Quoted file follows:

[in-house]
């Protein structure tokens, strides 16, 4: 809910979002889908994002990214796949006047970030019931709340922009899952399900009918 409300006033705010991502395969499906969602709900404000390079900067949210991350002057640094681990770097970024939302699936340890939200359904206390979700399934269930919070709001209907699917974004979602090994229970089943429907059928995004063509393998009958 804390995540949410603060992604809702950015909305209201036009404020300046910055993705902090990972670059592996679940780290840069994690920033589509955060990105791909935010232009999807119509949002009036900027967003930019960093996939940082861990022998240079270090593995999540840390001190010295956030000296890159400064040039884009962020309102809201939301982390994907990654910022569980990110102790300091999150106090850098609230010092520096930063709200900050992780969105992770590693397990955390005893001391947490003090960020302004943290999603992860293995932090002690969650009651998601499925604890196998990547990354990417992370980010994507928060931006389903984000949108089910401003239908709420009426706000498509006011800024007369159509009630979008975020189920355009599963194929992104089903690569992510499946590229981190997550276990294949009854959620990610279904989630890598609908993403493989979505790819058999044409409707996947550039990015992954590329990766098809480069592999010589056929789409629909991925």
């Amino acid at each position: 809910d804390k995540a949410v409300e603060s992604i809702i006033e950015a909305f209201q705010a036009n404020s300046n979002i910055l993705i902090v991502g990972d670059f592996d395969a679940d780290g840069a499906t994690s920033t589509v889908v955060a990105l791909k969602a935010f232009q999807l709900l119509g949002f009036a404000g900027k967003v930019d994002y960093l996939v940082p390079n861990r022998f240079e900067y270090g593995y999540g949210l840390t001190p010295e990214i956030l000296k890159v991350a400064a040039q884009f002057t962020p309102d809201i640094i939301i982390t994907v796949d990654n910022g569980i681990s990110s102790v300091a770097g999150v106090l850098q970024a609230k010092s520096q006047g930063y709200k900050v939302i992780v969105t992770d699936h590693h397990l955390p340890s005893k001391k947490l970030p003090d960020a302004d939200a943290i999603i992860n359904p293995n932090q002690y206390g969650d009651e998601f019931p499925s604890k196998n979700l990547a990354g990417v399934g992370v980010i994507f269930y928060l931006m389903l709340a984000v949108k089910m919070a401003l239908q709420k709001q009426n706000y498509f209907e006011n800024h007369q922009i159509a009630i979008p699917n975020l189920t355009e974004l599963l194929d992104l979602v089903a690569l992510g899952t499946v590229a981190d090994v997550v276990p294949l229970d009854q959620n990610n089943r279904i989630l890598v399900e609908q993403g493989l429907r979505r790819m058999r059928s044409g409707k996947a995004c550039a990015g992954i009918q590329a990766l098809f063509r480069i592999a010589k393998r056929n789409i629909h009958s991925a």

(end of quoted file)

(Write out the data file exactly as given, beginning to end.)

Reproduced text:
[in-house]
């Protein structure tokens, strides 16, 4: 809910979002889908994002990214796949006047970030019931709340922009899952399900009918 409300006033705010991502395969499906969602709900404000390079900067949210991350002057640094681990770097970024939302699936340890939200359904206390979700399934269930919070709001209907699917974004979602090994229970089943429907059928995004063509393998009958 804390995540949410603060992604809702950015909305209201036009404020300046910055993705902090990972670059592996679940780290840069994690920033589509955060990105791909935010232009999807119509949002009036900027967003930019960093996939940082861990022998240079270090593995999540840390001190010295956030000296890159400064040039884009962020309102809201939301982390994907990654910022569980990110102790300091999150106090850098609230010092520096930063709200900050992780969105992770590693397990955390005893001391947490003090960020302004943290999603992860293995932090002690969650009651998601499925604890196998990547990354990417992370980010994507928060931006389903984000949108089910401003239908709420009426706000498509006011800024007369159509009630979008975020189920355009599963194929992104089903690569992510499946590229981190997550276990294949009854959620990610279904989630890598609908993403493989979505790819058999044409409707996947550039990015992954590329990766098809480069592999010589056929789409629909991925």
């Amino acid at each position: 809910d804390k995540a949410v409300e603060s992604i809702i006033e950015a909305f209201q705010a036009n404020s300046n979002i910055l993705i902090v991502g990972d670059f592996d395969a679940d780290g840069a499906t994690s920033t589509v889908v955060a990105l791909k969602a935010f232009q999807l709900l119509g949002f009036a404000g900027k967003v930019d994002y960093l996939v940082p390079n861990r022998f240079e900067y270090g593995y999540g949210l840390t001190p010295e990214i956030l000296k890159v991350a400064a040039q884009f002057t962020p309102d809201i640094i939301i982390t994907v796949d990654n910022g569980i681990s990110s102790v300091a770097g999150v106090l850098q970024a609230k010092s520096q006047g930063y709200k900050v939302i992780v969105t992770d699936h590693h397990l955390p340890s005893k001391k947490l970030p003090d960020a302004d939200a943290i999603i992860n359904p293995n932090q002690y206390g969650d009651e998601f019931p499925s604890k196998n979700l990547a990354g990417v399934g992370v980010i994507f269930y928060l931006m389903l709340a984000v949108k089910m919070a401003l239908q709420k709001q009426n706000y498509f209907e006011n800024h007369q922009i159509a009630i979008p699917n975020l189920t355009e974004l599963l194929d992104l979602v089903a690569l992510g899952t499946v590229a981190d090994v997550v276990p294949l229970d009854q959620n990610n089943r279904i989630l890598v399900e609908q993403g493989l429907r979505r790819m058999r059928s044409g409707k996947a995004c550039a990015g992954i009918q590329a990766l098809f063509r480069i592999a010589k393998r056929n789409i629909h009958s991925a």